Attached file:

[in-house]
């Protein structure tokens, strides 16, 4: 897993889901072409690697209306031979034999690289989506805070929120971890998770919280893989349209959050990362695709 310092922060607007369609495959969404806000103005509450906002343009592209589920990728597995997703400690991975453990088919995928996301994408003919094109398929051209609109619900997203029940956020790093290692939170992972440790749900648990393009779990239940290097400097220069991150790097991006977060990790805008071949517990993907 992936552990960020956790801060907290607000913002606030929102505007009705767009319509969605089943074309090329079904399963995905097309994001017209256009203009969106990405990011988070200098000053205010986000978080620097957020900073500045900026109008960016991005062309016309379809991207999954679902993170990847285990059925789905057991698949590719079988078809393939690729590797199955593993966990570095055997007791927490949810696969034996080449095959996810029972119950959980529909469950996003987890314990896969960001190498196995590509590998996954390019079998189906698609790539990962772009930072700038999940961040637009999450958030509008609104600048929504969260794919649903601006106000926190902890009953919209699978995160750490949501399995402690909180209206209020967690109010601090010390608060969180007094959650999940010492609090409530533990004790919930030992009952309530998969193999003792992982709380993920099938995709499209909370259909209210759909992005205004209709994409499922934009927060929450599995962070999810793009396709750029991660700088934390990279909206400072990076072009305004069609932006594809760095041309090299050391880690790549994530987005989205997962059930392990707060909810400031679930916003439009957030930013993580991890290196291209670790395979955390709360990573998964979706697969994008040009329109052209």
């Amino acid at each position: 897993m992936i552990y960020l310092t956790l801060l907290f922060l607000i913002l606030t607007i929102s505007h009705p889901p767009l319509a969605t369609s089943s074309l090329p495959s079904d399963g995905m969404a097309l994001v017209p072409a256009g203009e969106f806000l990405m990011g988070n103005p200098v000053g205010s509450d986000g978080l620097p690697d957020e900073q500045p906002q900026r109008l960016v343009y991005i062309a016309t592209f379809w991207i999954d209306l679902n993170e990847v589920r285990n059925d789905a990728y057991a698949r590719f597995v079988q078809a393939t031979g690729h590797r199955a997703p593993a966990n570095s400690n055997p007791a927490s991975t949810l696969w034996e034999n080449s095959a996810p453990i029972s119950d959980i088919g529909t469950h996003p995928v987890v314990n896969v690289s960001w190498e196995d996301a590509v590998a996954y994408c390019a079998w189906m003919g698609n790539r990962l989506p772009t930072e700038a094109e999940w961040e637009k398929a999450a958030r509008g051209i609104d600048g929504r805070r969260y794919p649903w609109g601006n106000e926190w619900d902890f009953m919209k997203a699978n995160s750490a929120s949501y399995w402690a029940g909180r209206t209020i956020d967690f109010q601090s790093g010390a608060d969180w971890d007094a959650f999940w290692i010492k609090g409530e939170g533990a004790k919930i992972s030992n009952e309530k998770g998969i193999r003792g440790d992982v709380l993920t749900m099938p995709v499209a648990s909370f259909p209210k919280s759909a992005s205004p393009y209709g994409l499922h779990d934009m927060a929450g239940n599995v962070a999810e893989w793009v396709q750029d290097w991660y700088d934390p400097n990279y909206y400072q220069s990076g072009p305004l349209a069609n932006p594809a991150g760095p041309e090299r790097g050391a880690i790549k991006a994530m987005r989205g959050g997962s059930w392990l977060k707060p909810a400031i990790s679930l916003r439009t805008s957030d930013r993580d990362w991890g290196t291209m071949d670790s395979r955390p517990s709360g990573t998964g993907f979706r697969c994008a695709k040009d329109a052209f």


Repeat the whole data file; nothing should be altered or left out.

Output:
[in-house]
């Protein structure tokens, strides 16, 4: 897993889901072409690697209306031979034999690289989506805070929120971890998770919280893989349209959050990362695709 310092922060607007369609495959969404806000103005509450906002343009592209589920990728597995997703400690991975453990088919995928996301994408003919094109398929051209609109619900997203029940956020790093290692939170992972440790749900648990393009779990239940290097400097220069991150790097991006977060990790805008071949517990993907 992936552990960020956790801060907290607000913002606030929102505007009705767009319509969605089943074309090329079904399963995905097309994001017209256009203009969106990405990011988070200098000053205010986000978080620097957020900073500045900026109008960016991005062309016309379809991207999954679902993170990847285990059925789905057991698949590719079988078809393939690729590797199955593993966990570095055997007791927490949810696969034996080449095959996810029972119950959980529909469950996003987890314990896969960001190498196995590509590998996954390019079998189906698609790539990962772009930072700038999940961040637009999450958030509008609104600048929504969260794919649903601006106000926190902890009953919209699978995160750490949501399995402690909180209206209020967690109010601090010390608060969180007094959650999940010492609090409530533990004790919930030992009952309530998969193999003792992982709380993920099938995709499209909370259909209210759909992005205004209709994409499922934009927060929450599995962070999810793009396709750029991660700088934390990279909206400072990076072009305004069609932006594809760095041309090299050391880690790549994530987005989205997962059930392990707060909810400031679930916003439009957030930013993580991890290196291209670790395979955390709360990573998964979706697969994008040009329109052209």
């Amino acid at each position: 897993m992936i552990y960020l310092t956790l801060l907290f922060l607000i913002l606030t607007i929102s505007h009705p889901p767009l319509a969605t369609s089943s074309l090329p495959s079904d399963g995905m969404a097309l994001v017209p072409a256009g203009e969106f806000l990405m990011g988070n103005p200098v000053g205010s509450d986000g978080l620097p690697d957020e900073q500045p906002q900026r109008l960016v343009y991005i062309a016309t592209f379809w991207i999954d209306l679902n993170e990847v589920r285990n059925d789905a990728y057991a698949r590719f597995v079988q078809a393939t031979g690729h590797r199955a997703p593993a966990n570095s400690n055997p007791a927490s991975t949810l696969w034996e034999n080449s095959a996810p453990i029972s119950d959980i088919g529909t469950h996003p995928v987890v314990n896969v690289s960001w190498e196995d996301a590509v590998a996954y994408c390019a079998w189906m003919g698609n790539r990962l989506p772009t930072e700038a094109e999940w961040e637009k398929a999450a958030r509008g051209i609104d600048g929504r805070r969260y794919p649903w609109g601006n106000e926190w619900d902890f009953m919209k997203a699978n995160s750490a929120s949501y399995w402690a029940g909180r209206t209020i956020d967690f109010q601090s790093g010390a608060d969180w971890d007094a959650f999940w290692i010492k609090g409530e939170g533990a004790k919930i992972s030992n009952e309530k998770g998969i193999r003792g440790d992982v709380l993920t749900m099938p995709v499209a648990s909370f259909p209210k919280s759909a992005s205004p393009y209709g994409l499922h779990d934009m927060a929450g239940n599995v962070a999810e893989w793009v396709q750029d290097w991660y700088d934390p400097n990279y909206y400072q220069s990076g072009p305004l349209a069609n932006p594809a991150g760095p041309e090299r790097g050391a880690i790549k991006a994530m987005r989205g959050g997962s059930w392990l977060k707060p909810a400031i990790s679930l916003r439009t805008s957030d930013r993580d990362w991890g290196t291209m071949d670790s395979r955390p517990s709360g990573t998964g993907f979706r697969c994008a695709k040009d329109a052209f």